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The Winnipeg Singers: Truly magnificent painters of sound By Jessie Rivest I was one of the last to be seated in the nearly sold out theatre. Betty, beside me, asked what I knew about Winnipeg. I said “Well, I know they have the most restaurants per capita, and they’re the front-runner to be named a Music City, ahead of Toronto and Vancouver.” We discussed how the Winnipeg arts scene is flourishingly with talent and is highly underrated. We shouldn't have been surprised when Pat Wray, Executive Director of the Winnipeg Singers, let us and the audience know that the choir had received multiple international recognitions, including "Best Choir Award" at the Barcelona International choral festival. The group is in the planning stages of its next international tour. Vocalists floated onto the stage one by one, singing I Wonder as I Wander (Loomer), a striking entrance that let us hear some of the beautiful individual voices that made up the 24-person ensemble. The concert was segmented into 5 Lessons, which Donnalynn Grills led with contemporary anecdotes that set a conscious tone between the singers and the audience. For instance, Gabriel coming to Mary to let her know she was going to have an unusual birth experience. How could that apply to today? Sudden changes can present gifts of possibility, and magic we feel over the holidays can effervesce throughout the entire year, were only some of the thought-provoking applications. Gabriel’s Message (Balfour), amalgamated overtone singing from the bass section with the familiar melody, creating an affecting sonic experience. Artistic Director and Conductor Yuri Klaz has some of the highest pedigree you can imagine, such as “Honoured Artist of Russia”. His direction was impeccable; at one point I wondered “did the choir have a special meeting to decide who was going to put the “s” on the end of words?”—they were so crisp and together, but far from militaristic. Soul sailed through the vowels, as Klaz highlighted each section at the appropriate moment to honour the music. It was like watching a painter of sound. At the end of Away in a Manger (Ramsey), it was as if Klaz was unrolling a delicate scroll across the sky to evenly distribute the decrescendo. Truly magnificent. Each choir section, particularly the first sopranos, were incredibly pristine and well blended—very challenging to do when up in the rafters in full voice. The tenors also displayed that they knew how to harness great power with great responsibility. Soloist Criag Kremer let his strength shine in In the Bleak Midwinter (Parrotta) as did soprano Ainsley Wray, with outstanding clarity and control on the tag-like ending. In Noel Nouvelet (Wiebe) the singers suddenly transformed into handbells with a billowing undercurrent of running “dugga doo’s”. The laser-exact ictus signalled the basses to end with a single “dmm” which warmed the hearts of the crowd. “Wow!” and “Beautiful!” were being said all over the house throughout the afternoon; it was nearly impossible for the audience to keep their exclamations to themselves, the Winnipeg Singers are just that good. Another highlight was the choir splitting into 2 ensembles to lead carolling sessions in each half of the programme. While some of the carols were not super well-known, most of us were able to chime in on the refrains, which was fun! Kudos to the KCCA for their persistence in organizing such a phenomenal group to bless the Okanagan with a visit. I’m really excited to know that they are pivoting to a new venue — the Evangel Church in 2023: 1,600 seats, free parking for members, and acoustics with raised roof are plenty of silver lining. The Kelowna Community Theatre has a shortened ceiling over the performers and a ton of carpet: not ideal for choirs. We will have to get the Winnipeg Singers to return to the new venue so we can savour those ringing chords and hold applause until the conductor’s hands slowly come down, rested humbly at his side.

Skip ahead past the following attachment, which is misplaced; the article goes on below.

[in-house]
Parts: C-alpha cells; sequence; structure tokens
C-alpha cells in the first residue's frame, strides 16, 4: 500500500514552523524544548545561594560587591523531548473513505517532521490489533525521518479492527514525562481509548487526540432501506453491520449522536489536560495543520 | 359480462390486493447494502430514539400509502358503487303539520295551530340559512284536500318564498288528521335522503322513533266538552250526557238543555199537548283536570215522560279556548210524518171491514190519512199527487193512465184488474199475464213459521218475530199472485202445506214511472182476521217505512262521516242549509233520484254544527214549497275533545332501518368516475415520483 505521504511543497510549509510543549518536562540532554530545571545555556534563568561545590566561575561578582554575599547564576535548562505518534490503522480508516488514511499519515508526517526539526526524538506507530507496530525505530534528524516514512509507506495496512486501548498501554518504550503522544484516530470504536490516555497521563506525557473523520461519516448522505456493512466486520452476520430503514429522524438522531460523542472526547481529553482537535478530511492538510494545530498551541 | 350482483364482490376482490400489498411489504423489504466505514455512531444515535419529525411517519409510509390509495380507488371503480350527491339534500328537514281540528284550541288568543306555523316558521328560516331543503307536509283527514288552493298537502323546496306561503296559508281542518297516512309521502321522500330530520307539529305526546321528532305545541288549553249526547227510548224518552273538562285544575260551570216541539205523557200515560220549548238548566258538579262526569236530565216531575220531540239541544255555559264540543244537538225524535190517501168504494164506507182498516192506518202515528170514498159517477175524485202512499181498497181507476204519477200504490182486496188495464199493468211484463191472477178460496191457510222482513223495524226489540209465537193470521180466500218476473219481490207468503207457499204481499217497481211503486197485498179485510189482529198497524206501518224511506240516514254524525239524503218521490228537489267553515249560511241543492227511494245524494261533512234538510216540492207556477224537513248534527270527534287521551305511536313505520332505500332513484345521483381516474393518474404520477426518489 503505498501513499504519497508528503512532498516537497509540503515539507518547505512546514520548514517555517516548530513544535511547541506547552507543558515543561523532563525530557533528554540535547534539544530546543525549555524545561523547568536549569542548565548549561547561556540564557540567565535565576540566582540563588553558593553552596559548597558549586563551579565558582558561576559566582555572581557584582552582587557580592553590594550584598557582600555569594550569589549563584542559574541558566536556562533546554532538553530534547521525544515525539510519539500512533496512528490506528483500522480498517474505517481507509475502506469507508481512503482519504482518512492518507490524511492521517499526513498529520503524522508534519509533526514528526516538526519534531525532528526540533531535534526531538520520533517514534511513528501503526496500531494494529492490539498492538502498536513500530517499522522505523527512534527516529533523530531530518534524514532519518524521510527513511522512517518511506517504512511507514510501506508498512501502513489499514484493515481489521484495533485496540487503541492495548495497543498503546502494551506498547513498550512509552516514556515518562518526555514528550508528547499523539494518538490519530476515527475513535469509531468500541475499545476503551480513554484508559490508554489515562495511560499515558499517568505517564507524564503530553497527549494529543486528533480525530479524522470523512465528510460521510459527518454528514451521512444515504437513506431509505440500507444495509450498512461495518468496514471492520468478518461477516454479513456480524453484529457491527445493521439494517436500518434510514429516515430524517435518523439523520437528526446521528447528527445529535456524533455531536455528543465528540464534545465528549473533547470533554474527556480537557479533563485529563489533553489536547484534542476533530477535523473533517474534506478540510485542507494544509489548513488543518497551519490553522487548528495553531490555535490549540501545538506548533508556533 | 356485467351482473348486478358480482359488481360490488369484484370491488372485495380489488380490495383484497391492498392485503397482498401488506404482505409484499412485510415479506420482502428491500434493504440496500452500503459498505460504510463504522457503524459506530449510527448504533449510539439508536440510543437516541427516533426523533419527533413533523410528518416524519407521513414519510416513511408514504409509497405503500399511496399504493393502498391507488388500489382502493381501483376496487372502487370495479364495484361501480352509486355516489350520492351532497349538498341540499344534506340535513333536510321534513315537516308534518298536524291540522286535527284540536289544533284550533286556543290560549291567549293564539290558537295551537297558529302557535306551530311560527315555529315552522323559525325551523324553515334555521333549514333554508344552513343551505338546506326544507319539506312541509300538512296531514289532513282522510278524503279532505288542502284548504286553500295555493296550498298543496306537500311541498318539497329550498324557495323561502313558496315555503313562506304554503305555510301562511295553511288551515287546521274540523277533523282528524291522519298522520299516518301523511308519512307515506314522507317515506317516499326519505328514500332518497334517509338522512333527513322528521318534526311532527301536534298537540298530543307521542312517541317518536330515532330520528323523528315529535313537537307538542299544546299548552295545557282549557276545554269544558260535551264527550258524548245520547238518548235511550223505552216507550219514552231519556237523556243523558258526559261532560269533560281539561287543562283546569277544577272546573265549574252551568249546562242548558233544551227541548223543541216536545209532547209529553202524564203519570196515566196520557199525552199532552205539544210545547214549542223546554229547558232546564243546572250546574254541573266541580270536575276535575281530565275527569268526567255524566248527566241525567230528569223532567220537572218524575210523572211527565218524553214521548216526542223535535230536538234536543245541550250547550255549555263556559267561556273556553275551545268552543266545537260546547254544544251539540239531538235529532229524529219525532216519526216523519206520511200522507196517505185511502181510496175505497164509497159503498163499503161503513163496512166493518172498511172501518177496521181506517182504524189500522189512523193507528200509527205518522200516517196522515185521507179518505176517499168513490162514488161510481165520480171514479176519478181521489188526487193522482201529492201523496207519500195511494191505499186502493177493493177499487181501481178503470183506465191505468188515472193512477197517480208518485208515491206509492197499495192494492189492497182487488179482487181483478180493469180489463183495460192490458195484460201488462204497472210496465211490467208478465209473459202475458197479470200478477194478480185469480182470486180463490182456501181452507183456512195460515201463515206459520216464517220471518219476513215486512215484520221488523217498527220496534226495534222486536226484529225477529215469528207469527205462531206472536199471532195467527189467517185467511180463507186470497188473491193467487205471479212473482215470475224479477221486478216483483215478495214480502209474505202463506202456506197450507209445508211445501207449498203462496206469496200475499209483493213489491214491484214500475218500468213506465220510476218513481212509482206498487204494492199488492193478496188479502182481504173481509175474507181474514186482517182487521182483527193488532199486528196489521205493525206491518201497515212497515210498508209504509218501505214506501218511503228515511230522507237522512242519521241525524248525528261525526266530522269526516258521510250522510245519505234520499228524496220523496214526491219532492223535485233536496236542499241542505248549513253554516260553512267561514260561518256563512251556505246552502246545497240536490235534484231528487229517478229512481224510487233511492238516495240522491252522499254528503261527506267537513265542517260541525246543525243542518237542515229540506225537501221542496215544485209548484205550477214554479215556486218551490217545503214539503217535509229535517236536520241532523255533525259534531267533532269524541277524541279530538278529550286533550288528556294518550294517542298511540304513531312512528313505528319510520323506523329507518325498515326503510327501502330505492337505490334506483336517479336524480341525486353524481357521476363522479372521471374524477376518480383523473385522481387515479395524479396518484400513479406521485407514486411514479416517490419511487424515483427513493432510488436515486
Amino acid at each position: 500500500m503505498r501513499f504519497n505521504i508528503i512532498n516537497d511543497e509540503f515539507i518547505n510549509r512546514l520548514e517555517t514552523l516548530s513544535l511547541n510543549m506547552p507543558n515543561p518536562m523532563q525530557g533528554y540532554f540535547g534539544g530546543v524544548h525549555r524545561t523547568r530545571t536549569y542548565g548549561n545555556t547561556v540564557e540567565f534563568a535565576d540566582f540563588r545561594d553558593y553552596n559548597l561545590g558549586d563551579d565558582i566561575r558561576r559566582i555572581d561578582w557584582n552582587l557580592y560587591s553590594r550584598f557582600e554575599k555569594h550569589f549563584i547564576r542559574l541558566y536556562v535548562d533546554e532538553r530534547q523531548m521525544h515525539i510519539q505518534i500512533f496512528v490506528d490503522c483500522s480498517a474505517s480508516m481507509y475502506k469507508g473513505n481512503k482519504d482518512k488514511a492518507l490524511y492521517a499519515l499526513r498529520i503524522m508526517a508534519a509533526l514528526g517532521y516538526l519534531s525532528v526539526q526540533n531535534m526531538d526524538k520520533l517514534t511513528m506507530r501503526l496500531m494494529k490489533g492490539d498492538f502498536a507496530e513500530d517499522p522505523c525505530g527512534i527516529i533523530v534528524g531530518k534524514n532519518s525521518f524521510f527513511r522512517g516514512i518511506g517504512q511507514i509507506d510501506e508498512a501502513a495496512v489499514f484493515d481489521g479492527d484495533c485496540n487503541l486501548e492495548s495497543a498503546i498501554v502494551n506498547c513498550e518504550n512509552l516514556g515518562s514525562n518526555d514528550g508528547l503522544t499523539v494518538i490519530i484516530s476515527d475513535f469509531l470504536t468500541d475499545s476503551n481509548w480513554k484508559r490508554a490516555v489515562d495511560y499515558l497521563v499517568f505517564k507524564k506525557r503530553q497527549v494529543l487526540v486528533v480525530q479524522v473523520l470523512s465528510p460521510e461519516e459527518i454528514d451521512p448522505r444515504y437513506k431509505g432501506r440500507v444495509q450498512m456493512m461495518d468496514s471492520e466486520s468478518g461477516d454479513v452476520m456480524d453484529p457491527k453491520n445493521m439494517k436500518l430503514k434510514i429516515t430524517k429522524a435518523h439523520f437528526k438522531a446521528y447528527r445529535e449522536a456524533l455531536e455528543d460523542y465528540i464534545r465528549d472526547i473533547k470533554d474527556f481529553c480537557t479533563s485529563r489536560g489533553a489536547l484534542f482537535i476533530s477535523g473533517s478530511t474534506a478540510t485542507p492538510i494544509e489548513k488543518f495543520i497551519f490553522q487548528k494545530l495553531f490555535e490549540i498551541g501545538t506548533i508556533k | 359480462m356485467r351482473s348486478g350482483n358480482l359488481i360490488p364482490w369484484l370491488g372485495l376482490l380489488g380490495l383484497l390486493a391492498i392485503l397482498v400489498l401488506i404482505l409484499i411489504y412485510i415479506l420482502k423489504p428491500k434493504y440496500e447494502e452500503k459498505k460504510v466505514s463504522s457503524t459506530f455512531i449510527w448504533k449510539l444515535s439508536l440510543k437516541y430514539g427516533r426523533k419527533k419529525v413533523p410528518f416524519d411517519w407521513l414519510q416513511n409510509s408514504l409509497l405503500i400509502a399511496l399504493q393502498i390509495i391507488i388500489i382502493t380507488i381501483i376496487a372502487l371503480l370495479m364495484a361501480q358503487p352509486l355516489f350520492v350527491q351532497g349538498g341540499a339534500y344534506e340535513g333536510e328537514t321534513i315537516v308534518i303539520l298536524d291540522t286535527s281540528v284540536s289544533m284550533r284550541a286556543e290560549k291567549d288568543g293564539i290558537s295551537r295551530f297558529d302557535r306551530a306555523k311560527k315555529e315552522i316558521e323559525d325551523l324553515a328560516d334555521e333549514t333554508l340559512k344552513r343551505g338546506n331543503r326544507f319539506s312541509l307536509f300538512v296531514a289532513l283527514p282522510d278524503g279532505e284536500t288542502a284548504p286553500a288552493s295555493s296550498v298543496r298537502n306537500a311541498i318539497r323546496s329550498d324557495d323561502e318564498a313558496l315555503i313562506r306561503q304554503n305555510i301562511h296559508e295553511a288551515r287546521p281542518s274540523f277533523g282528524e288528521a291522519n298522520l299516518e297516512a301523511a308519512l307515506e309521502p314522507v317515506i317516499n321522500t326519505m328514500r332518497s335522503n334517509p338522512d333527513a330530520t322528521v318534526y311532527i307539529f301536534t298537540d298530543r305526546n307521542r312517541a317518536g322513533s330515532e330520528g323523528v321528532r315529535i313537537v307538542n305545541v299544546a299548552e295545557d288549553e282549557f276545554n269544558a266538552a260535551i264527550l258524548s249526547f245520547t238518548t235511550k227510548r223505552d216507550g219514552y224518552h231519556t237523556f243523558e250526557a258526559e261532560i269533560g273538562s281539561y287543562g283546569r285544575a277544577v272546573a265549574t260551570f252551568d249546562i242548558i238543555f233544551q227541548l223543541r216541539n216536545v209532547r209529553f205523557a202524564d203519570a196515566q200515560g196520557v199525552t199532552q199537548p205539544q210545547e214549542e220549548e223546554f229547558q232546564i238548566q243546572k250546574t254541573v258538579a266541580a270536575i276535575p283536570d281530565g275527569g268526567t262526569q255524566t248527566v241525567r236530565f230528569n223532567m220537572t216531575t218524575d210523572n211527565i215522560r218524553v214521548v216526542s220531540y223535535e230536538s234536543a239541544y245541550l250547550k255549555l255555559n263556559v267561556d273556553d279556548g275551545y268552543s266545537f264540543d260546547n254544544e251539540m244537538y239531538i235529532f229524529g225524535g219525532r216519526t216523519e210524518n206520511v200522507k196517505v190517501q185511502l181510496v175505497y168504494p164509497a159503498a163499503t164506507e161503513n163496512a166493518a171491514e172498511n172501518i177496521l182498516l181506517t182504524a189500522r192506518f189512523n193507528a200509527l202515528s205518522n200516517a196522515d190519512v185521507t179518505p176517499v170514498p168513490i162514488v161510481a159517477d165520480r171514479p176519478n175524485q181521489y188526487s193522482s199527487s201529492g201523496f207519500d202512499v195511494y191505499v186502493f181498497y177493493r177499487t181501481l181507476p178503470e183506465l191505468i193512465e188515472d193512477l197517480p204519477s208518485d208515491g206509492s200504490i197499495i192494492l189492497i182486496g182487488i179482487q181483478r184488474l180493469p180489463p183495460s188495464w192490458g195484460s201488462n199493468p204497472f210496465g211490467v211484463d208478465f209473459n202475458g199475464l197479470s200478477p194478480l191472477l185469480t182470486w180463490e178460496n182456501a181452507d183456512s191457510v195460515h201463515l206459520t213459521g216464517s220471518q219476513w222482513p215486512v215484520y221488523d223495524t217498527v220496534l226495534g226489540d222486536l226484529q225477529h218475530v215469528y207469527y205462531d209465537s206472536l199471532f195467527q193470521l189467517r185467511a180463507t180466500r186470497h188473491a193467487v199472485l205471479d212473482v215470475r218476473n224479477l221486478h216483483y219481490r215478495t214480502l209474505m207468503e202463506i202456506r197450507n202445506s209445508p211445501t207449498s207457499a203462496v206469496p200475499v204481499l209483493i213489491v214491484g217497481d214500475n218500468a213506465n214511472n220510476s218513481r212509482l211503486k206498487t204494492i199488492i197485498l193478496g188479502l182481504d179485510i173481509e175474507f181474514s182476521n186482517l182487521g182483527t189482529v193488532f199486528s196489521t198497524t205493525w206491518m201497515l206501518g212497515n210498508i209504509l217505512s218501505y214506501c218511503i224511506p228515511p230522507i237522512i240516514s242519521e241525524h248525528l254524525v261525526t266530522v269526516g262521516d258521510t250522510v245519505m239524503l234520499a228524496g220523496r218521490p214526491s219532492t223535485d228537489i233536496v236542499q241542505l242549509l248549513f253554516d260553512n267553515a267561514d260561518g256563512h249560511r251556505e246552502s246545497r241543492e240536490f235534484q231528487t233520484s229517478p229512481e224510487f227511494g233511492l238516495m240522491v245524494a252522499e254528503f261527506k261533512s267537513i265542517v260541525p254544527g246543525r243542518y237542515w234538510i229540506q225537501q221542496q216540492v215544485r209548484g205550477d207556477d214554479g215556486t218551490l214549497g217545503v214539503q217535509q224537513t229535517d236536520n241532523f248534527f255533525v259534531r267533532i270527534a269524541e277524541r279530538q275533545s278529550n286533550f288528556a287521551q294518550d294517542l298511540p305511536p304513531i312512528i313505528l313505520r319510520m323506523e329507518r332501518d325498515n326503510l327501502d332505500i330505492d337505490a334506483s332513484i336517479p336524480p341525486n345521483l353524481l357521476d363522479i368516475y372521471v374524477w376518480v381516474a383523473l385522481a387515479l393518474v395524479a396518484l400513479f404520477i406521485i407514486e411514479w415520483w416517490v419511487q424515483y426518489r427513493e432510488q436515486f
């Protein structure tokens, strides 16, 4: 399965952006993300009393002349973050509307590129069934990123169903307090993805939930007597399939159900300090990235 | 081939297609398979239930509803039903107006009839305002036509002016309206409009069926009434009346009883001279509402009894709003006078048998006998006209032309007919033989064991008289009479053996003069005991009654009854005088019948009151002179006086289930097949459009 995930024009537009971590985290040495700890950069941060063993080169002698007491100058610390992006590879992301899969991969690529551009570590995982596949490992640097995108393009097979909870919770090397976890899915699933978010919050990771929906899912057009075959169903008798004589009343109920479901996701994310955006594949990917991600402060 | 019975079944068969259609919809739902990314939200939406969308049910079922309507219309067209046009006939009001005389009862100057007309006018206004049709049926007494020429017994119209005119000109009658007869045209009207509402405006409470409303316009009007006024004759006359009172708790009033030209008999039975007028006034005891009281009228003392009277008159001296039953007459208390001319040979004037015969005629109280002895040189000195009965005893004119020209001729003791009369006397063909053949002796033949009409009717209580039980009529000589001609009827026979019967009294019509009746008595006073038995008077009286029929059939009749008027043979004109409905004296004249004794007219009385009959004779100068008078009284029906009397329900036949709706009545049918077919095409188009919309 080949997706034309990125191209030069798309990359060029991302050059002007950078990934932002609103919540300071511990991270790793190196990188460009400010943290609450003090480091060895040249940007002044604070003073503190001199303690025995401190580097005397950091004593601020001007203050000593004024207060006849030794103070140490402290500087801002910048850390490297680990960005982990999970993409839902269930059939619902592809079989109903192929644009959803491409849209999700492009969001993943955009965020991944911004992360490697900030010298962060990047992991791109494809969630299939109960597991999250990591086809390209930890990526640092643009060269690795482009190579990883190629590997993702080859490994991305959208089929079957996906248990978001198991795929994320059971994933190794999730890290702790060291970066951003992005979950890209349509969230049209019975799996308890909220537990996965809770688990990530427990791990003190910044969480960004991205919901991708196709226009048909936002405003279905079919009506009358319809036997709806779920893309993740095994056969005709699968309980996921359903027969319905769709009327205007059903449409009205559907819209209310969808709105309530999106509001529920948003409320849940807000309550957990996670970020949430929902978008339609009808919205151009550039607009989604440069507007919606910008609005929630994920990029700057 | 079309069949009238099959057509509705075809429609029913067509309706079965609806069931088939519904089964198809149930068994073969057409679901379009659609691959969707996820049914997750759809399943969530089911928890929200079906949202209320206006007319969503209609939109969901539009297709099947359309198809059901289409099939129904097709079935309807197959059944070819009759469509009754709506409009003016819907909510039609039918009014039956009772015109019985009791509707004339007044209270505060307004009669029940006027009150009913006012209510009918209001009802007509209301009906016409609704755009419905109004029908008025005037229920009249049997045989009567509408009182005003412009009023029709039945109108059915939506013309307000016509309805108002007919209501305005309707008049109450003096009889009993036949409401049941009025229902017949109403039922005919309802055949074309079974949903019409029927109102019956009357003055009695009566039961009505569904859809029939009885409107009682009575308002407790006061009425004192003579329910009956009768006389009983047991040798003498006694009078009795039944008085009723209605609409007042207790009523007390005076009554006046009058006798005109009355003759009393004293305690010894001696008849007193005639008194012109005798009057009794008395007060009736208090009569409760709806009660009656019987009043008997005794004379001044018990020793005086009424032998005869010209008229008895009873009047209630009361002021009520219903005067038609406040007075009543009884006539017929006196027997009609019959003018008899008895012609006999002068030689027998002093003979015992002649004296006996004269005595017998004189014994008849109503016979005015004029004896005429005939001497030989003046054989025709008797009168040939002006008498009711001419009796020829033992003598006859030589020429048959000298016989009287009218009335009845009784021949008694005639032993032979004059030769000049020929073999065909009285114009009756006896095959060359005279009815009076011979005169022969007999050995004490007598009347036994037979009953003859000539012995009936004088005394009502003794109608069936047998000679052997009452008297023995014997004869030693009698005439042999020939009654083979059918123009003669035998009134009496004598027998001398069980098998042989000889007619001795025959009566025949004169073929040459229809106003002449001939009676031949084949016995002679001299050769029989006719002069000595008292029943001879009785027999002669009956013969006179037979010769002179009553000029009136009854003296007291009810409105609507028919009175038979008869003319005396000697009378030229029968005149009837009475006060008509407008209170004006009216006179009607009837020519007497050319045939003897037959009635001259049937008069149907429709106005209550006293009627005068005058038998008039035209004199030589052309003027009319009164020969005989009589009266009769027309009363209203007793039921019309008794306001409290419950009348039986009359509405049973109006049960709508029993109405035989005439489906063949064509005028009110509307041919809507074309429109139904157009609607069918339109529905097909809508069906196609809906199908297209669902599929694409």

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Christopher Hall and the Alma String Quartet: Humour and talent take audience on delightful journey through classical music By Neville Bowman Humour is a tricky thing. It's ultimately subjective, seldom cross cultural, and when applied to certain subjects (especially ones which don't typically have a sense of humour), it can be disastrous. It can also be an incredibly effective way to reach and teach those who may not understand or connect with a given subject. Christopher Hall knows this very well and with the assistance of the Alma String Quartet (and a special guest appearance by amazing KCT tech Kelly) he took us on a very humorous journey through, around, and past classical music. An excellent speaker and entertainer, Christopher never let the energy drop, with a constant delivery of interesting facts, amusing one-liners, and sometimes self identified cheesy jokes. With a goal to "democratize" classical music and point out that it didn't used to be so serious, he managed to keep the audience laughing and even singing along for the entire show, no easy feat on a spectacular fall afternoon. Yes, there was music too. Sometimes excerpts, sometimes entire movements from known pieces by Mozart, Bach, Vivaldi, and many others, all played quite nicely by the quartet and Christopher himself on clarinet. The Alma String Quartet consists of YiYi Hsu (first violin), David Lee (second violin), Alexander Beggs (viola..."it's like a nice-sounding violin"), and Lyla Lee (cello). All young players, they played along with the joyful madness and when given a chance, showed that they could all play seriously too. They displayed this right at the beginning, playing Mozart's Quintet for Clarinet and String Quartet, lulling us in with the music, only to have it interrupted by a phone ringing. The phone was Christopher's, and the caller was "Justin Trudeau" (complete with the strings playing Girl From Ipanema as on-hold music). Thus, the show had begun! From then on in, he never slowed, speaking with never an "umm" or "ah", relaying facts and jokes continuously. In fact, I found it an almost welcome break when the group simply played a gorgeous piece for its own sake, one standout for me being a Bach Arioso adapted for clarinet and string quartet. Christopher showed his real skills there. It's important to note those skills. With lesser players, such attempts at humour would have fallen flat or even just been annoying. These five players, while perhaps not "perfect" in their every note (though I doubt it's easy playing while someone stands behind you "reading your mind"), gave the legitimacy necessary to make the humour come to life. There were too many highlights in this show to mention, from bringing up a young guest conductor Noah, to sound tech Kelly holding up cards as subtext to a Brahms piece, to having an entire room singing Beethoven....not to mention some truly lovely musical moments. Christopher Hall is an excellent presenter and humorist, not to mention a fantastic clarinetist. His journey of teaching and opening up classical music is a very worthy one, done well, and made for a perfect start to the Kelowna Community Concert Association season. Neville Bowman is a local musician and actor